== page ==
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Intricacies of redoxome function demonstrated with a simple in vitro chemiluminescence method, with special reference to vitamin B12 as antioxidant.

Bøyum A, Forstrøm RJ, Sefland I, Sand KL, Benestad HB - Scand. J. Immunol. (2014)

Bottom Line: The homeostatic control of the redox system (the redoxome) in mammalian cells depends upon a large number of interacting molecules, which tend to buffer the electronegativity of cells against oxidants or reductants.Simple dose-responses were found, as for the PMN proteins S100A9 (A9) and S100A8 (A8), and the system also revealed the reducing capacity of vitamin B12 (Cbl) and lutein.Biphasic responses were also recorded for some dose-response set-ups and are tentatively explained by a 'balance hypothesis' for the redoxome.

View Article: PubMed Central - PubMed

Affiliation: Department of Physiology, Institute of Basic Medical Sciences, University of Oslo, Oslo, Norway.

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The effect of A9 and S100B on MPO (0.1 μg/ml) chemiluminescence. Dulbeccos medium pH 7.4, H2O2 100 μm; recombinant A9; S100B (Sigma) purified from rat brain. Mean values ± SEM from two experiments in per cent of control. The values were corrected for background buffer CL values.
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fig05: The effect of A9 and S100B on MPO (0.1 μg/ml) chemiluminescence. Dulbeccos medium pH 7.4, H2O2 100 μm; recombinant A9; S100B (Sigma) purified from rat brain. Mean values ± SEM from two experiments in per cent of control. The values were corrected for background buffer CL values.

Mentions: The chemiluminescence induced by MPO was inhibited by recombinant A9 and brain-derived S100B (Fig. 5). NaOCl itself strongly decreased the MPO activity, and 10 μm NaOCl was sufficient to cause 85% inhibition of chemiluminescence (Fig. 6, insert). This inhibition was counteracted in a dose-dependent manner by A9 (Fig. 6), which itself (4 μg/ml) exerted approximately 40% inhibition of the MPO activity (Fig. 6). It is noteworthy that two regulators, NaOCl and A9, which when added alone had an inhibitory effect on MPO-generated chemiluminescence, stimulated light emission when combined (Fig. 6) (P < 0.05). Altogether, we have found considerable variability in the A9 effect on MPO chemiluminescence, and mostly so that strong inhibition correlated positively with low chemiluminescence values in the MPO control.


Intricacies of redoxome function demonstrated with a simple in vitro chemiluminescence method, with special reference to vitamin B12 as antioxidant.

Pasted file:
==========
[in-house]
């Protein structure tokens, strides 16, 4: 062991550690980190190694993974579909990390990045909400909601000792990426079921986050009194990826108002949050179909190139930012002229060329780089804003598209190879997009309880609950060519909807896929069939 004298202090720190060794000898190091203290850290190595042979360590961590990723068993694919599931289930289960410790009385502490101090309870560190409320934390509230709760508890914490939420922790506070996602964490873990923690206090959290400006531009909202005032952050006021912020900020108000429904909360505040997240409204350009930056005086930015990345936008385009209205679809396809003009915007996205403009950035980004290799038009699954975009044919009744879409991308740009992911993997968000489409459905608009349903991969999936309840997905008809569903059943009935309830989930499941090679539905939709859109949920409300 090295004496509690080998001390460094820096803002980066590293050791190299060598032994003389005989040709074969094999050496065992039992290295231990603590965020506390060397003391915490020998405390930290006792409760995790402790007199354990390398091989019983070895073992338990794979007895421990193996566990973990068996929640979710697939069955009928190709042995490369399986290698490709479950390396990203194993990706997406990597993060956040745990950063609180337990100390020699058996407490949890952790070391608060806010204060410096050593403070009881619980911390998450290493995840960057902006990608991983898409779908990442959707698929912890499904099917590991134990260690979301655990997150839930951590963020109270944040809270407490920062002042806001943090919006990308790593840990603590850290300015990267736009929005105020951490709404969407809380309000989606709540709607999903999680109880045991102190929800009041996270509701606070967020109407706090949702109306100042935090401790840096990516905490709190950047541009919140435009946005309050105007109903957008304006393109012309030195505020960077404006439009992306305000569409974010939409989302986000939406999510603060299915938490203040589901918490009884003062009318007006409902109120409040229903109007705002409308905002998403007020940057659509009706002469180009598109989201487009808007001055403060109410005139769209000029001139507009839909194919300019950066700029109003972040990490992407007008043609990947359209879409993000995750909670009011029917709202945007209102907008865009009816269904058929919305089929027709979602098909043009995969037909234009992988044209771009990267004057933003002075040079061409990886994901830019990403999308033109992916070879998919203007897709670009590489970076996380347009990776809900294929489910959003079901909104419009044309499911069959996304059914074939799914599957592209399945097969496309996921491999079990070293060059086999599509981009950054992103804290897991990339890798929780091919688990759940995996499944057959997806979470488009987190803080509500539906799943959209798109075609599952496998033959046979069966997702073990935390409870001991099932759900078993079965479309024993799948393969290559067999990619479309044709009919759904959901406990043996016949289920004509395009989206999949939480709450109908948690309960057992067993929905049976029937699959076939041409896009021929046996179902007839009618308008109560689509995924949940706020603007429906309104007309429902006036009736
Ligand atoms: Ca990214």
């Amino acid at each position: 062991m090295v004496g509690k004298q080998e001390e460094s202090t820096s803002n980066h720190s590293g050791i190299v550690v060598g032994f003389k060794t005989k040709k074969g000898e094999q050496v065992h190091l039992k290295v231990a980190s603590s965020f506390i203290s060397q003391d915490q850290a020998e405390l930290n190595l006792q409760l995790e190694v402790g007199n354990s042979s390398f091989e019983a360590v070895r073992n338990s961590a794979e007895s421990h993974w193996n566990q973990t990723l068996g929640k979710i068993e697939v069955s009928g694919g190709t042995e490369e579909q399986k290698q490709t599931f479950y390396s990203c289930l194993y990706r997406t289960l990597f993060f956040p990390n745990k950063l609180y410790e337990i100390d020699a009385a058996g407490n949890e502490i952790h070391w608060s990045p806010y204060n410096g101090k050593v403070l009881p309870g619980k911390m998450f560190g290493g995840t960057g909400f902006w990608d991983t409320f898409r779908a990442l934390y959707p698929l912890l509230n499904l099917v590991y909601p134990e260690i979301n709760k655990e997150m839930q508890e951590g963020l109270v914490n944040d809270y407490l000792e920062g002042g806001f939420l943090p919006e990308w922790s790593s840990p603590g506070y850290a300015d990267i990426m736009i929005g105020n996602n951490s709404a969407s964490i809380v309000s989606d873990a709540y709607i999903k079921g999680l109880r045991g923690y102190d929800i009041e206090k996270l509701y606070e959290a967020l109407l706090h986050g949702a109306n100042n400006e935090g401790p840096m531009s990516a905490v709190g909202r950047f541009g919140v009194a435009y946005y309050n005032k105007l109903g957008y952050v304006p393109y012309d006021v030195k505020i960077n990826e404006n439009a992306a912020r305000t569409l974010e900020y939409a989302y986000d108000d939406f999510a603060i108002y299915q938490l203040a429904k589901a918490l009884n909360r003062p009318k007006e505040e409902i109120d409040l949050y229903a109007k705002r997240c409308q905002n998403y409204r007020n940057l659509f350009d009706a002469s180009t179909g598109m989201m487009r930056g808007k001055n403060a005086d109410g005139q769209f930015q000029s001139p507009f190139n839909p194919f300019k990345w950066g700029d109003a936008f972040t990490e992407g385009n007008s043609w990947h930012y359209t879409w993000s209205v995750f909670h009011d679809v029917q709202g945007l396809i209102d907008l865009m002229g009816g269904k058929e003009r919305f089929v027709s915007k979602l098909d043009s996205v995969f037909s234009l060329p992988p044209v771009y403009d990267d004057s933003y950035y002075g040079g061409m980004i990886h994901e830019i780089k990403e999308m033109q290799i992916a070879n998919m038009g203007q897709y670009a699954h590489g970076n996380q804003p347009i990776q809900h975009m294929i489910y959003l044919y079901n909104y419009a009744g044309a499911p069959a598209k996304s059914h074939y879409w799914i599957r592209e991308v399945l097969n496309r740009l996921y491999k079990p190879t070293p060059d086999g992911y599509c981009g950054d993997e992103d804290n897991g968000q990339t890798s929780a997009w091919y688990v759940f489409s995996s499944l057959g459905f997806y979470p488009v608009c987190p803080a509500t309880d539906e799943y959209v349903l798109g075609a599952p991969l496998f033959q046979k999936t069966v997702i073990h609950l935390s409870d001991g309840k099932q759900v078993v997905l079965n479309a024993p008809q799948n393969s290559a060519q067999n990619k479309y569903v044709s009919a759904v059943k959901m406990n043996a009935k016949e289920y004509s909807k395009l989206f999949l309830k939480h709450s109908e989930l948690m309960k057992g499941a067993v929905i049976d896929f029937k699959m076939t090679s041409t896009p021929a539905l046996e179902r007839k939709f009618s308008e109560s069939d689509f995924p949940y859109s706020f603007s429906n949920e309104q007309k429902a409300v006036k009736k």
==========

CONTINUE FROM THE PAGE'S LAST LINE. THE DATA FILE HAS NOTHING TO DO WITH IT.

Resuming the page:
Bøyum A, Forstrøm RJ, Sefland I, Sand KL, Benestad HB - Scand. J. Immunol. (2014)

The effect of A9 and S100B on MPO (0.1 μg/ml) chemiluminescence. Dulbeccos medium pH 7.4, H2O2 100 μm; recombinant A9; S100B (Sigma) purified from rat brain. Mean values ± SEM from two experiments in per cent of control. The values were corrected for background buffer CL values.
© Copyright Policy - open-access
Related In: Results  -  Collection

License
Show All Figures
getmorefigures.php?uid=PMC4285856&req=5

fig05: The effect of A9 and S100B on MPO (0.1 μg/ml) chemiluminescence. Dulbeccos medium pH 7.4, H2O2 100 μm; recombinant A9; S100B (Sigma) purified from rat brain. Mean values ± SEM from two experiments in per cent of control. The values were corrected for background buffer CL values.
Mentions: The chemiluminescence induced by MPO was inhibited by recombinant A9 and brain-derived S100B (Fig. 5). NaOCl itself strongly decreased the MPO activity, and 10 μm NaOCl was sufficient to cause 85% inhibition of chemiluminescence (Fig. 6, insert). This inhibition was counteracted in a dose-dependent manner by A9 (Fig. 6), which itself (4 μg/ml) exerted approximately 40% inhibition of the MPO activity (Fig. 6). It is noteworthy that two regulators, NaOCl and A9, which when added alone had an inhibitory effect on MPO-generated chemiluminescence, stimulated light emission when combined (Fig. 6) (P < 0.05). Altogether, we have found considerable variability in the A9 effect on MPO chemiluminescence, and mostly so that strong inhibition correlated positively with low chemiluminescence values in the MPO control.

Bottom Line: The homeostatic control of the redox system (the redoxome) in mammalian cells depends upon a large number of interacting molecules, which tend to buffer the electronegativity of cells against oxidants or reductants.Simple dose-responses were found, as for the PMN proteins S100A9 (A9) and S100A8 (A8), and the system also revealed the reducing capacity of vitamin B12 (Cbl) and lutein.Biphasic responses were also recorded for some dose-response set-ups and are tentatively explained by a 'balance hypothesis' for the redoxome.

View Article: PubMed Central - PubMed

Affiliation: Department of Physiology, Institute of Basic Medical Sciences, University of Oslo, Oslo, Norway.

Show MeSH